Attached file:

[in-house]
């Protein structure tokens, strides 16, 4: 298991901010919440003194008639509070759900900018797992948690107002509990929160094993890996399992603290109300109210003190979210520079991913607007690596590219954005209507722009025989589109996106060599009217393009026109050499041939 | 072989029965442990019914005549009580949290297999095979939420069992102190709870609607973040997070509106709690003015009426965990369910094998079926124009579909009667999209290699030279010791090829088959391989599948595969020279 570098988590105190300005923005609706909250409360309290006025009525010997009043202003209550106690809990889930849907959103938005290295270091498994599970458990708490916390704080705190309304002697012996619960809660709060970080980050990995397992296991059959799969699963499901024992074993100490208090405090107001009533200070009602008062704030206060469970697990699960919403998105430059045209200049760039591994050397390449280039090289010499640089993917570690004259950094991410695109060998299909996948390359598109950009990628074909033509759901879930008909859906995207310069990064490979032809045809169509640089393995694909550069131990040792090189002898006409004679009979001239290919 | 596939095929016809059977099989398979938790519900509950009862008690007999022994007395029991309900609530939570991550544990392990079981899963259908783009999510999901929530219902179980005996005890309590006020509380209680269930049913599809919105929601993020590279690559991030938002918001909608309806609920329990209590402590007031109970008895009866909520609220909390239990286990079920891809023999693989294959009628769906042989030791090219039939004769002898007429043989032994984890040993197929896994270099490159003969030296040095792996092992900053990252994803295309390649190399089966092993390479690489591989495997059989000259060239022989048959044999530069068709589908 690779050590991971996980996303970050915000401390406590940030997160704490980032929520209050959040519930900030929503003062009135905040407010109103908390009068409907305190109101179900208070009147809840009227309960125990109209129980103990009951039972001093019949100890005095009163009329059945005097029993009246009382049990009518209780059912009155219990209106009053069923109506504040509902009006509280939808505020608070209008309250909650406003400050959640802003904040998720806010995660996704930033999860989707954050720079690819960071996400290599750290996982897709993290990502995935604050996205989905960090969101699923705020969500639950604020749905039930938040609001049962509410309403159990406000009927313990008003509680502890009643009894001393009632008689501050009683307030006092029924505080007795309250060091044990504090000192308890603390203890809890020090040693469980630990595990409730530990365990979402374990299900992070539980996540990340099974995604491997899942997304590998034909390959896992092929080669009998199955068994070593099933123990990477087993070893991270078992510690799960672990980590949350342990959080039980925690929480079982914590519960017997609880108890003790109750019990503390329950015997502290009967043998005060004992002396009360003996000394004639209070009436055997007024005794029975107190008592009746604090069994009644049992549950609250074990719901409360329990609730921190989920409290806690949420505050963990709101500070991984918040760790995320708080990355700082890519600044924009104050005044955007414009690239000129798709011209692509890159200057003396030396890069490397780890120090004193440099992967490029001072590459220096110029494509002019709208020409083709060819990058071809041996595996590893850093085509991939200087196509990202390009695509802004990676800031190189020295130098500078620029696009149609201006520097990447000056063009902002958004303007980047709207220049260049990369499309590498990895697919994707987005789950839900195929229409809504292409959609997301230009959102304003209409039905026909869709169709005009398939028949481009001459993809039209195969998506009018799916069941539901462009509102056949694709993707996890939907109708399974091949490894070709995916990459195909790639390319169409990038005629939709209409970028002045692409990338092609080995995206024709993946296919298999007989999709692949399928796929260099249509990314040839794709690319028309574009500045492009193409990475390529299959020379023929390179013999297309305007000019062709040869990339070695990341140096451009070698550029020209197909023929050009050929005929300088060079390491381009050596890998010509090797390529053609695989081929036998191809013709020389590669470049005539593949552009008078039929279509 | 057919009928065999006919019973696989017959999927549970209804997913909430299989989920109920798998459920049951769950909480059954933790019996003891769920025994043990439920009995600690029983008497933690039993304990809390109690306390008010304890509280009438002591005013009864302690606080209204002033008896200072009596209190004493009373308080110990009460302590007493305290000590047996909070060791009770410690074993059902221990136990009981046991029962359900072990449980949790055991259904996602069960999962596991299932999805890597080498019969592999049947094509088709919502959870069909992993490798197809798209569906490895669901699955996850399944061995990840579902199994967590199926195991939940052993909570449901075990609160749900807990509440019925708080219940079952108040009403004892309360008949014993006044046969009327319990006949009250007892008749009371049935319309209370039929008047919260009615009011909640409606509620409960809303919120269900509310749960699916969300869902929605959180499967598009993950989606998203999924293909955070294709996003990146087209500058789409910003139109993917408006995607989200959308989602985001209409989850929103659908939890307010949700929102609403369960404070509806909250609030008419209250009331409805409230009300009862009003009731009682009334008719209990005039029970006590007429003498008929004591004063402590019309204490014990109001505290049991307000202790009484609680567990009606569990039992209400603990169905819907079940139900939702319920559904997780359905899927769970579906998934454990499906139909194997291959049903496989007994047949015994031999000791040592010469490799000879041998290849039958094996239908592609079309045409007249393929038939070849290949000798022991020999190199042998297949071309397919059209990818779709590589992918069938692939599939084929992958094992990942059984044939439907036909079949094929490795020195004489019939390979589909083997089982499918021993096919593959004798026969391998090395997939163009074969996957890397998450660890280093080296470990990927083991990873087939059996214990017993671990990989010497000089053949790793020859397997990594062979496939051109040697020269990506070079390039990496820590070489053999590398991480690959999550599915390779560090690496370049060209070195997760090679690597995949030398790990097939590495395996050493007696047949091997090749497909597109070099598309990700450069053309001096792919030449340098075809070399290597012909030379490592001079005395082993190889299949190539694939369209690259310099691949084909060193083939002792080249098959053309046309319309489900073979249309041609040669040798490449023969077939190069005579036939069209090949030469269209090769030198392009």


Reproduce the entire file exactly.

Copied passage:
[in-house]
């Protein structure tokens, strides 16, 4: 298991901010919440003194008639509070759900900018797992948690107002509990929160094993890996399992603290109300109210003190979210520079991913607007690596590219954005209507722009025989589109996106060599009217393009026109050499041939 | 072989029965442990019914005549009580949290297999095979939420069992102190709870609607973040997070509106709690003015009426965990369910094998079926124009579909009667999209290699030279010791090829088959391989599948595969020279 570098988590105190300005923005609706909250409360309290006025009525010997009043202003209550106690809990889930849907959103938005290295270091498994599970458990708490916390704080705190309304002697012996619960809660709060970080980050990995397992296991059959799969699963499901024992074993100490208090405090107001009533200070009602008062704030206060469970697990699960919403998105430059045209200049760039591994050397390449280039090289010499640089993917570690004259950094991410695109060998299909996948390359598109950009990628074909033509759901879930008909859906995207310069990064490979032809045809169509640089393995694909550069131990040792090189002898006409004679009979001239290919 | 596939095929016809059977099989398979938790519900509950009862008690007999022994007395029991309900609530939570991550544990392990079981899963259908783009999510999901929530219902179980005996005890309590006020509380209680269930049913599809919105929601993020590279690559991030938002918001909608309806609920329990209590402590007031109970008895009866909520609220909390239990286990079920891809023999693989294959009628769906042989030791090219039939004769002898007429043989032994984890040993197929896994270099490159003969030296040095792996092992900053990252994803295309390649190399089966092993390479690489591989495997059989000259060239022989048959044999530069068709589908 690779050590991971996980996303970050915000401390406590940030997160704490980032929520209050959040519930900030929503003062009135905040407010109103908390009068409907305190109101179900208070009147809840009227309960125990109209129980103990009951039972001093019949100890005095009163009329059945005097029993009246009382049990009518209780059912009155219990209106009053069923109506504040509902009006509280939808505020608070209008309250909650406003400050959640802003904040998720806010995660996704930033999860989707954050720079690819960071996400290599750290996982897709993290990502995935604050996205989905960090969101699923705020969500639950604020749905039930938040609001049962509410309403159990406000009927313990008003509680502890009643009894001393009632008689501050009683307030006092029924505080007795309250060091044990504090000192308890603390203890809890020090040693469980630990595990409730530990365990979402374990299900992070539980996540990340099974995604491997899942997304590998034909390959896992092929080669009998199955068994070593099933123990990477087993070893991270078992510690799960672990980590949350342990959080039980925690929480079982914590519960017997609880108890003790109750019990503390329950015997502290009967043998005060004992002396009360003996000394004639209070009436055997007024005794029975107190008592009746604090069994009644049992549950609250074990719901409360329990609730921190989920409290806690949420505050963990709101500070991984918040760790995320708080990355700082890519600044924009104050005044955007414009690239000129798709011209692509890159200057003396030396890069490397780890120090004193440099992967490029001072590459220096110029494509002019709208020409083709060819990058071809041996595996590893850093085509991939200087196509990202390009695509802004990676800031190189020295130098500078620029696009149609201006520097990447000056063009902002958004303007980047709207220049260049990369499309590498990895697919994707987005789950839900195929229409809504292409959609997301230009959102304003209409039905026909869709169709005009398939028949481009001459993809039209195969998506009018799916069941539901462009509102056949694709993707996890939907109708399974091949490894070709995916990459195909790639390319169409990038005629939709209409970028002045692409990338092609080995995206024709993946296919298999007989999709692949399928796929260099249509990314040839794709690319028309574009500045492009193409990475390529299959020379023929390179013999297309305007000019062709040869990339070695990341140096451009070698550029020209197909023929050009050929005929300088060079390491381009050596890998010509090797390529053609695989081929036998191809013709020389590669470049005539593949552009008078039929279509 | 057919009928065999006919019973696989017959999927549970209804997913909430299989989920109920798998459920049951769950909480059954933790019996003891769920025994043990439920009995600690029983008497933690039993304990809390109690306390008010304890509280009438002591005013009864302690606080209204002033008896200072009596209190004493009373308080110990009460302590007493305290000590047996909070060791009770410690074993059902221990136990009981046991029962359900072990449980949790055991259904996602069960999962596991299932999805890597080498019969592999049947094509088709919502959870069909992993490798197809798209569906490895669901699955996850399944061995990840579902199994967590199926195991939940052993909570449901075990609160749900807990509440019925708080219940079952108040009403004892309360008949014993006044046969009327319990006949009250007892008749009371049935319309209370039929008047919260009615009011909640409606509620409960809303919120269900509310749960699916969300869902929605959180499967598009993950989606998203999924293909955070294709996003990146087209500058789409910003139109993917408006995607989200959308989602985001209409989850929103659908939890307010949700929102609403369960404070509806909250609030008419209250009331409805409230009300009862009003009731009682009334008719209990005039029970006590007429003498008929004591004063402590019309204490014990109001505290049991307000202790009484609680567990009606569990039992209400603990169905819907079940139900939702319920559904997780359905899927769970579906998934454990499906139909194997291959049903496989007994047949015994031999000791040592010469490799000879041998290849039958094996239908592609079309045409007249393929038939070849290949000798022991020999190199042998297949071309397919059209990818779709590589992918069938692939599939084929992958094992990942059984044939439907036909079949094929490795020195004489019939390979589909083997089982499918021993096919593959004798026969391998090395997939163009074969996957890397998450660890280093080296470990990927083991990873087939059996214990017993671990990989010497000089053949790793020859397997990594062979496939051109040697020269990506070079390039990496820590070489053999590398991480690959999550599915390779560090690496370049060209070195997760090679690597995949030398790990097939590495395996050493007696047949091997090749497909597109070099598309990700450069053309001096792919030449340098075809070399290597012909030379490592001079005395082993190889299949190539694939369209690259310099691949084909060193083939002792080249098959053309046309319309489900073979249309041609040669040798490449023969077939190069005579036939069209090949030469269209090769030198392009």